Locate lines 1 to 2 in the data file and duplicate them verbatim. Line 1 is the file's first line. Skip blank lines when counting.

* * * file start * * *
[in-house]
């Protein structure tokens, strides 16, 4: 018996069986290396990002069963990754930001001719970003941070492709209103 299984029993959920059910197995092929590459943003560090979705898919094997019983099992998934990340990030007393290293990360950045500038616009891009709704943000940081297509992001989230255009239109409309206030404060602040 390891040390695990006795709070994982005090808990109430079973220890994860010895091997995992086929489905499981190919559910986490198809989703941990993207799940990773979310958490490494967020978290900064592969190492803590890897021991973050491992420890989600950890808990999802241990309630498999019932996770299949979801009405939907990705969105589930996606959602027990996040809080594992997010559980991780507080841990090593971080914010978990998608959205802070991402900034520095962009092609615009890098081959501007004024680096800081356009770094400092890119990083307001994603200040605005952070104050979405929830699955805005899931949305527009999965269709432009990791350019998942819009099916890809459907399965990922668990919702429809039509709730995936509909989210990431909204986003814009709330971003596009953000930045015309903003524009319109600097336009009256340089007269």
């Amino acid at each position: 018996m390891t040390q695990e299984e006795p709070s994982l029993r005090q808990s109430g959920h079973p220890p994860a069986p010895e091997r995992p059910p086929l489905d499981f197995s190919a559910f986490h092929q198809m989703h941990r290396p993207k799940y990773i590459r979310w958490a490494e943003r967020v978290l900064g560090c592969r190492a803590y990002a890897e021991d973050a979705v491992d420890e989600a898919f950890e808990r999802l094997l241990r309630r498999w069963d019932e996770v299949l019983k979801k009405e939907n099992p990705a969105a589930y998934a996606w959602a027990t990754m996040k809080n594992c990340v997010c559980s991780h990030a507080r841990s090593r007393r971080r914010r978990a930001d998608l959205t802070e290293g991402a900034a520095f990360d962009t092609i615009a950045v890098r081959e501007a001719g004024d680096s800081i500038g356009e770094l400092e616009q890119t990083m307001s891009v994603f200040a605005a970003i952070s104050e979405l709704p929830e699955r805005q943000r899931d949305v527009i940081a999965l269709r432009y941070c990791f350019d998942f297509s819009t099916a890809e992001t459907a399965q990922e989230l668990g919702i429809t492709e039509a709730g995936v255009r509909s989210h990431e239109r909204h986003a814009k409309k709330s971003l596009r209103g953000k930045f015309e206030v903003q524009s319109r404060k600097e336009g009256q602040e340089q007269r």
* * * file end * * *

[in-house]
């Protein structure tokens, strides 16, 4: 018996069986290396990002069963990754930001001719970003941070492709209103 299984029993959920059910197995092929590459943003560090979705898919094997019983099992998934990340990030007393290293990360950045500038616009891009709704943000940081297509992001989230255009239109409309206030404060602040 390891040390695990006795709070994982005090808990109430079973220890994860010895091997995992086929489905499981190919559910986490198809989703941990993207799940990773979310958490490494967020978290900064592969190492803590890897021991973050491992420890989600950890808990999802241990309630498999019932996770299949979801009405939907990705969105589930996606959602027990996040809080594992997010559980991780507080841990090593971080914010978990998608959205802070991402900034520095962009092609615009890098081959501007004024680096800081356009770094400092890119990083307001994603200040605005952070104050979405929830699955805005899931949305527009999965269709432009990791350019998942819009099916890809459907399965990922668990919702429809039509709730995936509909989210990431909204986003814009709330971003596009953000930045015309903003524009319109600097336009009256340089007269």